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Indonesia, Etc.: Exploring the Improbable…
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Indonesia, Etc.: Exploring the Improbable Nation (edição: 2015)

de Elizabeth Pisani (Autor)

MembrosResenhasPopularidadeAvaliação médiaMenções
1739121,392 (4.14)17
"An entertaining and thought-provoking portrait of Indonesia: a rich, dynamic, and often maddening nation awash with contradictions. Jakarta tweets more than any other city on earth, but 80 million Indonesians live without electricity and many of its communities still share in ritual sacrifices. Declaring independence in 1945, Indonesia said it would 'work out the details of the transfer of power etc. as soon as possible.' With over 300 ethnic groups spread across 13,500 islands, the world's fourth most populous nation has been working on that 'etc.' ever since. Bewitched by Indonesia for twenty-five years, Elizabeth Pisani recently traveled 26,000 miles around the archipelago in search of the links that bind this impossibly disparate nation. Fearless and funny, Pisani shares her deck space with pigs and cows, bunks down in a sulfurous volcano, and takes tea with a corpse. Along the way, she observes Big Men with child brides, debates corruption and cannibalism, and ponders 'sticky' traditions that cannot be erased"--Provided by publisher.… (mais)
Membro:Nbellomy
Título:Indonesia, Etc.: Exploring the Improbable Nation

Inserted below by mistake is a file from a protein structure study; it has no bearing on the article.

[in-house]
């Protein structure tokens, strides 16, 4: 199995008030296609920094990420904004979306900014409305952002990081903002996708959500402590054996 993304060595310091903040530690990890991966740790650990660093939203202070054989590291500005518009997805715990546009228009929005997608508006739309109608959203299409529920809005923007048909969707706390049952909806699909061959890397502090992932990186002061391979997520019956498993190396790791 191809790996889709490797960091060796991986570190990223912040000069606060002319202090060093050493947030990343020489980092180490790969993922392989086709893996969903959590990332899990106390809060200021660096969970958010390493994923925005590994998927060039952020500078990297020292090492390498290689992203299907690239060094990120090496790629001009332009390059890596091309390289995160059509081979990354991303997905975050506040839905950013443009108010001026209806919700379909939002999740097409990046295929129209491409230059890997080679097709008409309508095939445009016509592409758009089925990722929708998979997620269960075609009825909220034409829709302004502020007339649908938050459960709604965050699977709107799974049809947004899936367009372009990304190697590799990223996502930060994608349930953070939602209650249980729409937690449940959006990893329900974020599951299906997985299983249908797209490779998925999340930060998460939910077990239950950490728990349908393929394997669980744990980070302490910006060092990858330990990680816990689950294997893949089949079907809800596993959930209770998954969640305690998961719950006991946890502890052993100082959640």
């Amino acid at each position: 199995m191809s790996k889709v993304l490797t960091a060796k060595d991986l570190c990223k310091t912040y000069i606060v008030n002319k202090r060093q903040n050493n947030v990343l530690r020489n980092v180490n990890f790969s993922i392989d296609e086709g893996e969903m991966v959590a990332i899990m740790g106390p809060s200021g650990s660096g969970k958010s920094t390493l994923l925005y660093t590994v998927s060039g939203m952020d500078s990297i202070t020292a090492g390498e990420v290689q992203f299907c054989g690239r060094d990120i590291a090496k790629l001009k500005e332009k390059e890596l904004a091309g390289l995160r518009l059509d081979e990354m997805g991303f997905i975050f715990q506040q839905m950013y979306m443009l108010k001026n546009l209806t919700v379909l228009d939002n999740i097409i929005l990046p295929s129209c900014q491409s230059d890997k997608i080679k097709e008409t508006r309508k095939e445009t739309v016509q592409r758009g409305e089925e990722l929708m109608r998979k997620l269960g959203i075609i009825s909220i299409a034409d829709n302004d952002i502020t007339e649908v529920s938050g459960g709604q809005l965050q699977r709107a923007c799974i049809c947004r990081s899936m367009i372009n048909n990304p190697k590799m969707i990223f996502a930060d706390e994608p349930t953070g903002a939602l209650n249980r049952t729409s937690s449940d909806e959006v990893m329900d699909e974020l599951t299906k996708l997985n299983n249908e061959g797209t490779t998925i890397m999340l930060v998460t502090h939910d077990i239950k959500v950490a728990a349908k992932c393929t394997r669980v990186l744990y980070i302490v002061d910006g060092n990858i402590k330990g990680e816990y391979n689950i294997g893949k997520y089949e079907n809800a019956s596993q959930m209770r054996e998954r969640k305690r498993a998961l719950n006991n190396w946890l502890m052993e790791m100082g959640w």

Autores:Elizabeth Pisani (Autor)
Informação:W. W. Norton & Company (2015), Edition: 1, 416 pages
Coleções:Sua biblioteca
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Indonesia, Etc.: Exploring the Improbable Nation de Elizabeth Pisani

Asia (400)
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We're going to celebrate the holidays this year with friends and family in Bali. Before reading this book, when I pictured Bali, I imagined beautiful beaches, terraced rice fields, maybe Hawaii before it became such a tourist destination. What I didn't realize is that Bali is just one island in the very large Indonesian archipelago and Indonesia is a very complicated country. Indonesia is the 4th most populated country in the world and it consists of more than 17,000 islands. And rather than being a single homogenous society, its population is very diverse with different languages, religions, and customs on the many different islands.

Elizabeth Pisani, a public health consultant who has lived many years in Indonesia, decided to take a year off and travel around the various islands. She didn't have a planned itinerary and traveled by ferry, motorcycle, fishing boat and bikes to learn about life on many of the major islands. She didn't stay in hotels but found accommodations in people's homes. She attended weddings, funerals, and pig roasts. What amazed me the most about this book is the sheer guts it took to take on this journey. The stories she tells are fascinating with snippets of Indonesian history and beautiful descriptions of some of the various cultures in this complicated country. I definitely recommend this book to anyone traveling to Indonesia. ( )
  jmoncton | Dec 3, 2019 |
This is an exemplary travellogue. The balance between history, observation, interview, and authorial impression is perfect. One couldn't ask for a better guide to an unfamiliar country. Splendid!! ( )
  le.vert.galant | Nov 19, 2019 |
This is a loving tribute to a magnificent and complicated country, part travelogue, part history. ( )
  gregscheer | Jul 20, 2019 |